How to Shave With a Straight Razor
There are many recycled trends throughout history, most of them relating to some sort of fashion. Whether it's a plaid flannel shirt, tight jeans, or a pompadour haircut, all of these were big at one time, and styles eventually fall by the wayside. Then after decades, we seem to be enticed by their nostalgia and want to revive certain parts of an era long since forgotten.
Straight Razors Are a Classic Choice
When it comes to shaving, the straight razor has always been the best method, even though convenience had overshadowed this tradition with cheap, disposable, multi-blade razors. But men's grooming is getting more serious, more refined, and more like the traditional styles and methods we're used to seeing in shows like Mad Men or Boardwalk Empire.
There is a generation of people starting to want quality over quantity and a good quality shave includes a straight razor. Here is an overview of everything you need to know to get started.
- Straight Razor
- Shaving Soap / Cream
- Shave Brush / Mug, (Optional)
- After Shave
How to Shave With a Straight Razor
The key to any good shave is the preparation. You need to protect your face from the extremely sharp blade you're about to scrape it with. Here's what you need to know.
Step 1: Steam and Soften Your Beard
Many people will shave while in, or after, a hot shower. This allows your beard to soften and allows for a more comfortable and closer shave. You can also wet a towel with hot water and hold that on your face for a minute or two to achieve the same results. Repeat if necessary.
Step 2: Apply a Pre-Shave Lubricant
The next step after steaming your face is to apply a lubricant. In more recent years there have a handful of pre-shave oils and creams that allow the blade to glide effortlessly over the skin to prevent nicks and irritation.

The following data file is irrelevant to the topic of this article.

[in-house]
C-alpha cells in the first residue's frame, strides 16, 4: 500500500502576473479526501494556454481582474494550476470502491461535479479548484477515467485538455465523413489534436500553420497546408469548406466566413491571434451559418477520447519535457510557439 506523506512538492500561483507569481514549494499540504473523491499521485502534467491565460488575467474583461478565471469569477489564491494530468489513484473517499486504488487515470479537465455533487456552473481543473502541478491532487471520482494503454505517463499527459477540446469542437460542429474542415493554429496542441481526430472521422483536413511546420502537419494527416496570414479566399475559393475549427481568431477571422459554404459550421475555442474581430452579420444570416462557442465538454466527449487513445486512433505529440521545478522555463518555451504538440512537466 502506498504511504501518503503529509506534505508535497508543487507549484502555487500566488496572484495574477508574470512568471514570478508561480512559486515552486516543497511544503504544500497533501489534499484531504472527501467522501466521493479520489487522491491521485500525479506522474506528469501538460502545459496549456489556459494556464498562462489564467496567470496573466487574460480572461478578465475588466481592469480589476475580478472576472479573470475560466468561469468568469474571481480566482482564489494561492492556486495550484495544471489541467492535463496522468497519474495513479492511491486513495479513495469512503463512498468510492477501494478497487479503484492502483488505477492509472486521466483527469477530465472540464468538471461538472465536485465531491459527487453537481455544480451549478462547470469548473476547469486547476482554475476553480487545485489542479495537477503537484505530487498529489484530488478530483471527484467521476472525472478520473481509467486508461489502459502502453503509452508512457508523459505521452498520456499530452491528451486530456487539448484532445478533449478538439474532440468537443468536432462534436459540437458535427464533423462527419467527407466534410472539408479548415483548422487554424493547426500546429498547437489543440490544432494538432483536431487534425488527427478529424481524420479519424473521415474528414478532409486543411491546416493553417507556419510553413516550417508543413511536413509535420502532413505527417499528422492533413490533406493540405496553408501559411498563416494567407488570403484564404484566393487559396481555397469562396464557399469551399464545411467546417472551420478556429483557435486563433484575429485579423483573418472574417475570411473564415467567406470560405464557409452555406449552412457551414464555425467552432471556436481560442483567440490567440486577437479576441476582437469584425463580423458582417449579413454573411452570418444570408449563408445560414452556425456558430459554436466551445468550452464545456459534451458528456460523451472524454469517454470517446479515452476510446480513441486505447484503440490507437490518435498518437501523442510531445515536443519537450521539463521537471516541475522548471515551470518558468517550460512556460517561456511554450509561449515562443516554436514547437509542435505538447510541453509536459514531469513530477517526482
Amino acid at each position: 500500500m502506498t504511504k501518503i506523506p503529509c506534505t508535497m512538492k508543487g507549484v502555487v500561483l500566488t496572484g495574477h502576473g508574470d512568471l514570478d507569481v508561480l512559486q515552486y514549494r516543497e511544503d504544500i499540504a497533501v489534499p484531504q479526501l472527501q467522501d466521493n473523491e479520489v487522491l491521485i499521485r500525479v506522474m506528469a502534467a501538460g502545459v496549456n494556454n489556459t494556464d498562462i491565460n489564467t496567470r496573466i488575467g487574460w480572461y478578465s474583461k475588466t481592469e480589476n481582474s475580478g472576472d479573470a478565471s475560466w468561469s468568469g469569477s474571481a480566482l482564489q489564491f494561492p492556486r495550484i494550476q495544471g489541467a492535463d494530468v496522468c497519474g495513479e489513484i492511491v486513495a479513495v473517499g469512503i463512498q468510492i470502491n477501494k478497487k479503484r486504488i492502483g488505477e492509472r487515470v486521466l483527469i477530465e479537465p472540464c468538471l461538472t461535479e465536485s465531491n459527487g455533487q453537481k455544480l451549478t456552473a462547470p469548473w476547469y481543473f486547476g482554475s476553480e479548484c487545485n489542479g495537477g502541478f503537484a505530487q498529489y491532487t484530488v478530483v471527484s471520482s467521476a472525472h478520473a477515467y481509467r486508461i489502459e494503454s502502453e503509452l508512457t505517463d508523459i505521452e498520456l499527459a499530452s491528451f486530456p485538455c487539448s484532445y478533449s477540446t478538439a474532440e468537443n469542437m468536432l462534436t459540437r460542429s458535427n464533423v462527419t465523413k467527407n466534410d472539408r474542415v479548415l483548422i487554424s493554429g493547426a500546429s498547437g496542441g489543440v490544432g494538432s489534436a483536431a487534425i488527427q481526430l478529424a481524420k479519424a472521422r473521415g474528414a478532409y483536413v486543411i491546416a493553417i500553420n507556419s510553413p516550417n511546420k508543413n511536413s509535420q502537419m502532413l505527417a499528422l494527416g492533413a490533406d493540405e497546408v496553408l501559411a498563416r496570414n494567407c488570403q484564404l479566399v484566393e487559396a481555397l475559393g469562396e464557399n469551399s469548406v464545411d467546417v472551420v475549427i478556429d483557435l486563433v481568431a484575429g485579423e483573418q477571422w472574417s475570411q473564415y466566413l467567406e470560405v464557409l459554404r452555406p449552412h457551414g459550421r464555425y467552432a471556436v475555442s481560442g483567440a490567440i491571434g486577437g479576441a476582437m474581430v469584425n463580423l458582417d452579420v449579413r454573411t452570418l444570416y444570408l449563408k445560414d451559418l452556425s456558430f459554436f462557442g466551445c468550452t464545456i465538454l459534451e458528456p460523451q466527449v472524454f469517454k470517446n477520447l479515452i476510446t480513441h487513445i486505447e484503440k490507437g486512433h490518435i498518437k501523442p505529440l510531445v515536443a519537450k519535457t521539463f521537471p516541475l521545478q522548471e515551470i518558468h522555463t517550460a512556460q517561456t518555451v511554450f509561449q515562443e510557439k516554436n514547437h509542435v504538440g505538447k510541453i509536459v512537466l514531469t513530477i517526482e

Before this, it was custom to lather up with shaving soap, re-steam your face, and add another layer of lather to shave with. Doing this allows the soap to have a moisturizing effect. Pre-shave oils are so common in modern barbershops now it would be hard to find one without them.
When I do a shave in the salon, I apply a steam towel, pre-shave oil, another steam towel, more pre-shave oil, then lather on top of that. It may be excessive for some barbers, but you can't beat the shave. Plus, it's extremely relaxing for the client!
Step 3: Lather Up!
You're going to need a good, thick, moist soap to lather up with. There are endless brands, with endless ingredients for you to choose from, so don't be afraid to be picky. I advise you to get something that smells nice, considering you'll have this all over your face every day.
The most important factor in choosing a soap is its ability to make a lather. Old school soap pucks are an option for people who want to take their shaving routine more seriously and use a shaving brush to whip up some fluffy white crème de la crème. You can also add oils, glycerin, and other ingredients to make your own concoction.